Let’s get back to this year's Top 10 categories. From year to years this lists stays virtually the same, but what we strive for, as occupational health and safety professionals, is a reduction in the number of incidents (and violations). 

Under the Occupational Safety and Health Act of 1970, employers are responsible for providing safe and healthful workplaces for their employees.  As we review just the top 5 violations of 2010, consider if your company is providing adequate training and support to create a safe and healthful workplace for you.  Do you work in a culture of safety? What can you do to make your workplace safer for yourself and your coworkers?  Does your company understand the complete cost of ignoring occupational safety practices? 

1)  Scaffolding (OSHA 29 CFR 1926.454)

Training Solution:   At a minimum – Scaffolding awareness, approximately 2-3 hours of training investment.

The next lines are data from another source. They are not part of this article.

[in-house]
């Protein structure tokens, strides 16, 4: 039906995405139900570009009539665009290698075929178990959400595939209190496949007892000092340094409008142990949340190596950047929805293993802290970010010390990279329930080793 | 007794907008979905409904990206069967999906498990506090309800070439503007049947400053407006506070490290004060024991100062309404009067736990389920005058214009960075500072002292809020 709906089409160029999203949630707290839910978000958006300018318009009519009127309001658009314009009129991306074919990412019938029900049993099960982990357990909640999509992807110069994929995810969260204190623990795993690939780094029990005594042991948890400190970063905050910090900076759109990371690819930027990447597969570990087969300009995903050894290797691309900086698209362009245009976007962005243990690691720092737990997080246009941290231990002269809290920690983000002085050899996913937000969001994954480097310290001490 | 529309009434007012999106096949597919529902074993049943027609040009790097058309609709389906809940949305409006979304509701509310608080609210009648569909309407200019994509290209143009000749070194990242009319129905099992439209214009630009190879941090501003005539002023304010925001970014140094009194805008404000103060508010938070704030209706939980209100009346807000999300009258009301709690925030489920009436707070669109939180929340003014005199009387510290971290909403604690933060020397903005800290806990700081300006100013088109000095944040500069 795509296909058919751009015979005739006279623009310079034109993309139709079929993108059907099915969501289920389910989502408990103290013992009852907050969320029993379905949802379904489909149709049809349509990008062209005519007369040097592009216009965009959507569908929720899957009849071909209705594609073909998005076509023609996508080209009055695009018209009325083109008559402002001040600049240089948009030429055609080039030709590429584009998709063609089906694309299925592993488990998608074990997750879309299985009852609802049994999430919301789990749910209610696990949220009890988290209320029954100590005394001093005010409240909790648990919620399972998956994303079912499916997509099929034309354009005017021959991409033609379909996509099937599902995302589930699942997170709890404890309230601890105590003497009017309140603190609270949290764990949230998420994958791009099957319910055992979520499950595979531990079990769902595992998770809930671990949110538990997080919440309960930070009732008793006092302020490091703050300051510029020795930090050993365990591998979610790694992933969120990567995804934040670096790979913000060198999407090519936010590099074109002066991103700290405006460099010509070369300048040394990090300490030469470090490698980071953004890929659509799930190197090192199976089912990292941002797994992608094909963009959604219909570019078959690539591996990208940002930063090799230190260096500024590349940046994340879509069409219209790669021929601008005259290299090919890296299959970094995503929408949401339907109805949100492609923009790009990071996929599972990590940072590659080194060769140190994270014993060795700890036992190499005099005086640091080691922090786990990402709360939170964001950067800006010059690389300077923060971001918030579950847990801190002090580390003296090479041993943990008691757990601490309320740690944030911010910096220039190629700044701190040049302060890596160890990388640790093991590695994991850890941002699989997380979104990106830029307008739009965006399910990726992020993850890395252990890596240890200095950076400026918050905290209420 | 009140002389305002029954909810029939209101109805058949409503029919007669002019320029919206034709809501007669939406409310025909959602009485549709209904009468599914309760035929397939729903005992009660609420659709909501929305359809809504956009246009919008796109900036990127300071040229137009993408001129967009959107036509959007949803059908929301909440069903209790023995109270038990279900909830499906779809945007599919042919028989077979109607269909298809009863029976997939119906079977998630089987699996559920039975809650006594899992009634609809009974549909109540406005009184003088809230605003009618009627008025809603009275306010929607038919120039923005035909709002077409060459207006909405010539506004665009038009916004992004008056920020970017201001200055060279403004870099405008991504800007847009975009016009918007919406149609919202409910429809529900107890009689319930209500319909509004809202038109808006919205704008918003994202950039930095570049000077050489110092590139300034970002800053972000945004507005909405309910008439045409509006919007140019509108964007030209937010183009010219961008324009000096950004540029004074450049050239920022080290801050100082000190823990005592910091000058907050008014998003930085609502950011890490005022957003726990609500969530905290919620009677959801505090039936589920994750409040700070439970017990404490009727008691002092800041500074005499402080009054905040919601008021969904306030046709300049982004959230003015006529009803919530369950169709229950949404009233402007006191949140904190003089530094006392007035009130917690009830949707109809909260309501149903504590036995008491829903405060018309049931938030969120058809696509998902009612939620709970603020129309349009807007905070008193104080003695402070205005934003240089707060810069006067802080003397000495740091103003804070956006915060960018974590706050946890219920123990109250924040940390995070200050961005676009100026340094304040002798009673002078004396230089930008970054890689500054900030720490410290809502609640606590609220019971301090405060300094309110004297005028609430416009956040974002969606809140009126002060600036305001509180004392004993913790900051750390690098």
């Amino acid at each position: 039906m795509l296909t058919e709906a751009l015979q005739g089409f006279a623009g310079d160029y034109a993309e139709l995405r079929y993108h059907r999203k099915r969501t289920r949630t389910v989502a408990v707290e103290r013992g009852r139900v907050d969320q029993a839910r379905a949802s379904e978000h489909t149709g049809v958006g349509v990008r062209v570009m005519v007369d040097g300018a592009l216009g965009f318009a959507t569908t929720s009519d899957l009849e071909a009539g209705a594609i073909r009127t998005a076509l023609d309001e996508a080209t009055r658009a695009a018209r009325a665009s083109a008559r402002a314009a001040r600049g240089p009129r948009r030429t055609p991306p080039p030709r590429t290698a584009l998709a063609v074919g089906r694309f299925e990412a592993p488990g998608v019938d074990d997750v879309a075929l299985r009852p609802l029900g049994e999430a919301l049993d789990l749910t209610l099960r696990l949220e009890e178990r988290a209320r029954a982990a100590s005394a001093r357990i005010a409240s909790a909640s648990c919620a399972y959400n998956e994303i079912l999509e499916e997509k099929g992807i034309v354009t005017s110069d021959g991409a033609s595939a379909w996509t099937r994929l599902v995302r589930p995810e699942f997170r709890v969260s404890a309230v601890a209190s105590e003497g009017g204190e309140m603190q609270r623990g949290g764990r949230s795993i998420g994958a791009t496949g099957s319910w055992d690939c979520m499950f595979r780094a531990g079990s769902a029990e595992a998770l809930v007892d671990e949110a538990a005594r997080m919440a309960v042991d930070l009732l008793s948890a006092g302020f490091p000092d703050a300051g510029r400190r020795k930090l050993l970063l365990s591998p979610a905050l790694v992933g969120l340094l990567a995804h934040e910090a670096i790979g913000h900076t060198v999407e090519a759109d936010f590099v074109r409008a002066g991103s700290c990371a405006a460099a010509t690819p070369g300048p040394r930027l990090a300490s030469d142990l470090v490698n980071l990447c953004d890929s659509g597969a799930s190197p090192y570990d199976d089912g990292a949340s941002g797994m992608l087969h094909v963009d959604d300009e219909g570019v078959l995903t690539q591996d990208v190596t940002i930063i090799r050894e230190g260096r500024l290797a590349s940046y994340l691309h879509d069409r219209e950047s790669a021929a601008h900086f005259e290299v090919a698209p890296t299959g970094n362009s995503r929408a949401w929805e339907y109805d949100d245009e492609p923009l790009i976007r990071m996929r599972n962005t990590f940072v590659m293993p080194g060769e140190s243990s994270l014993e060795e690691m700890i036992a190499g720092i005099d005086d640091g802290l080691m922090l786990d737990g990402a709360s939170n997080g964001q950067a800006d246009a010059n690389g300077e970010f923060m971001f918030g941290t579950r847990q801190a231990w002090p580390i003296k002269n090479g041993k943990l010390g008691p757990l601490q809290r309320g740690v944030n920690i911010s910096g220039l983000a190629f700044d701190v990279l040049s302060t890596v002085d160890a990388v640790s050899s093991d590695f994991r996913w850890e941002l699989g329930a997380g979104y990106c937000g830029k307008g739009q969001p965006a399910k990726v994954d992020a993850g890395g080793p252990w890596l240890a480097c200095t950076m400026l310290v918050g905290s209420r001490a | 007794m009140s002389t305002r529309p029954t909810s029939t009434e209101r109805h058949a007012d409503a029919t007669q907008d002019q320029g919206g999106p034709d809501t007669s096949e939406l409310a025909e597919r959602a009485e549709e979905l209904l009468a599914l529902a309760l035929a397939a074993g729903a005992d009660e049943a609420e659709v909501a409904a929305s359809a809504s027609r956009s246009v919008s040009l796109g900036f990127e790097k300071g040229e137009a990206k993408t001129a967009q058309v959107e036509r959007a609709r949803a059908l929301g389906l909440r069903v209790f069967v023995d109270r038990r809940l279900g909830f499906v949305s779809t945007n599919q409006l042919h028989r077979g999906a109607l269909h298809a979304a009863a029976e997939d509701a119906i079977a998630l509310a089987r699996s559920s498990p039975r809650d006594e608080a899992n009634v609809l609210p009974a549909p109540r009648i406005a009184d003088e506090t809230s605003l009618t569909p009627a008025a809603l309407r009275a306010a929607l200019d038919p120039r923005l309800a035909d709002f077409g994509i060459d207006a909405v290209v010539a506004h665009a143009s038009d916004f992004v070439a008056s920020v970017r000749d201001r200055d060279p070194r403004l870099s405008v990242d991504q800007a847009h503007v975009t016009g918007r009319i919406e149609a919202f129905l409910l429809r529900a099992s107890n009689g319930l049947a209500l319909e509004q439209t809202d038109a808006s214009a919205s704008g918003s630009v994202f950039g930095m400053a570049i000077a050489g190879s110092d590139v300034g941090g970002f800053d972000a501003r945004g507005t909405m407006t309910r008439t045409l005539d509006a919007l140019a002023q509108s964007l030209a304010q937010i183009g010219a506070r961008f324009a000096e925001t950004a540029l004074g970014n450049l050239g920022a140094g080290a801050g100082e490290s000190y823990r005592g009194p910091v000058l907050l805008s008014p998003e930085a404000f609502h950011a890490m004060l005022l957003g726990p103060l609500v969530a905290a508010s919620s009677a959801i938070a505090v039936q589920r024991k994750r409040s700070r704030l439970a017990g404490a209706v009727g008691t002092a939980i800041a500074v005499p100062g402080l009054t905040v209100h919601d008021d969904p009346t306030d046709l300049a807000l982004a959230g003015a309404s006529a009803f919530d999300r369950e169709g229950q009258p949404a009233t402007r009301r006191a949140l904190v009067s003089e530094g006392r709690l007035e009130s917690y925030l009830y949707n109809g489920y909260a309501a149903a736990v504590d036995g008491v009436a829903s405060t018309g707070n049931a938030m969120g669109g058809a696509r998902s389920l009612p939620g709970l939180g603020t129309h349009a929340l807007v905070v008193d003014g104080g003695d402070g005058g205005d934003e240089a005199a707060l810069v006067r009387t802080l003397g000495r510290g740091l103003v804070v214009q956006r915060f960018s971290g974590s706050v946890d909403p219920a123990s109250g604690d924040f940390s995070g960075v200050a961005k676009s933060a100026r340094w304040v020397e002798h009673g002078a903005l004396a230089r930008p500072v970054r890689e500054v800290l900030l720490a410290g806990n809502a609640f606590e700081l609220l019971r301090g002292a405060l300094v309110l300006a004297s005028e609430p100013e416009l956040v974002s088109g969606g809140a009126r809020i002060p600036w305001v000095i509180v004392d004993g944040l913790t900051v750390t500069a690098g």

Learn More:  “When OSHA revised its scaffolds standard in 1996, BLS [Bureau of Labor Statistics] studies showed that 25% of workers injured in scaffold accidents had received no scaffold safety training, and 77% of scaffolds were not equipped with guardrails. OSHA estimates that informed employers and workers, in compliance with correct safety standards, can save as many as 50 lives and prevent 4,500 accidents every year. In a recent BLS study, 72 percent of workers injured in scaffold accidents attributed the accident either to the planking or support giving way, or to the employee slipping or being struck by a falling object.”

2)  Fall Protection (OSHA 29 CFR 1926.503 & 1926.1060)